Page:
Health department chief Una O’Brien to leave British civil service

By on 14/12/2015 | Updated on 25/09/2020
Una O'Brien, permanent secretary, Department of Health, United Kingdom, announces her departure will be in April 2016

The first ever female permanent secretary of the UK’s Department of Health, Dame Una O’Brien, has today announced she is stepping down from her role.

O’Brien, who assumed her current role – the most senior position in the department – in 2010, will leave government in April 2016 after 25 years in the civil service.

She said: “It has been and remains a huge privilege to work with so many talented and skilled colleagues at the Department of Health, with our national partner organisations, the NHS and beyond.

“Over the last parliament, we implemented important changes to make a positive impact on people’s lives. As we plan for the next phase of change in the department and the wider health and care system, with the Spending Review complete and the government’s plans for the parliament set out, I feel the time will be right, next April, for me to leave.

“My successor will be arriving at a good time to take on leadership of change in the department and the implementation of ministers’ agendas through to 2020. And I am confident that the excellent public servants in the Department of Health, applying this experience, will be highly capable of their role in ensuring that the health and care system continues to improve in the years ahead.”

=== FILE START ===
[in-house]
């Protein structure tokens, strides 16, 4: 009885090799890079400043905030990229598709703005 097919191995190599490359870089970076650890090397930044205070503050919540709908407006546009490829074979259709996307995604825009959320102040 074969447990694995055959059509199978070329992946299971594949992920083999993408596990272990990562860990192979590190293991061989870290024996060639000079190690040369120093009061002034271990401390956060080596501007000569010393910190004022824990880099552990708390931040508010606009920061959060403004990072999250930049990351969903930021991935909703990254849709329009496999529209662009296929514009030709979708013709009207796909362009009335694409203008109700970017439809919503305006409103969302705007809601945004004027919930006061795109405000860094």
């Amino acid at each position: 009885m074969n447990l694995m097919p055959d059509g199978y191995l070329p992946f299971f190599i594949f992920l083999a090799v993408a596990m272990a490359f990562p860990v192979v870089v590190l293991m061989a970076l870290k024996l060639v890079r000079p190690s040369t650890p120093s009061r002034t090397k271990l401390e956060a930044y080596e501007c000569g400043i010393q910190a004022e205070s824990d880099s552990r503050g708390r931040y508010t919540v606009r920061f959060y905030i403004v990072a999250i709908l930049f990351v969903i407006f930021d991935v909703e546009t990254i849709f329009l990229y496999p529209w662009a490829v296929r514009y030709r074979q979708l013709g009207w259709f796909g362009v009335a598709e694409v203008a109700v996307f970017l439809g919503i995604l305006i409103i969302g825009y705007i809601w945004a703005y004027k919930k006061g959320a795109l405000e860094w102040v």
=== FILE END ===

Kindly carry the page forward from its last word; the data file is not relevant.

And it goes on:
Sir Jeremy Heywood, cabinet secretary and head of the civil service, said: “I am hugely grateful to Una for all that she has done over the last 25 years in the civil service, and in the last five in particular, where she has expertly led the Department of Health.

“Una has also made an enormous contribution to the wider leadership of the civil service, including on important issues such as talent and diversity, for which I am hugely grateful. I wish Una all the very best in the next phase of her career. We will miss her.”

Before taking up the role as Permanent Secretary, O’Brien’s roles included director-general of policy and strategy at the department, and director of development and clinical governance at University College London NHS Foundation Trust.

Earlier roles in her civil service career included working in the prime minister’s efficiency unit, with oversight of the criminal justice departments. She was also lead civil servant on the Bristol/Kennedy Inquiry, a seminal public inquiry into NHS heart surgery.

Prior to working in the civil service, O’Brien was a researcher on Northern Ireland for two MPs.

In the 1980s, she also helped establish London Lighthouse – a pioneering third sector provider of services for people with HIV and AIDS.


See also: our full interview with Dame Una O’Brien

About Winnie Agbonlahor

Winnie is news editor of Global Government Forum. She previously reported for Civil Service World - the trade magazine for senior UK government officials. Originally from Germany, Winnie first came to the UK in 2006 to study a BA in Journalism & Russian at the University of Sheffield. She is bilingual in English and German, and, after spending an academic year abroad in Russia and reporting for the Moscow Times, Winnie also speaks Russian fluently.

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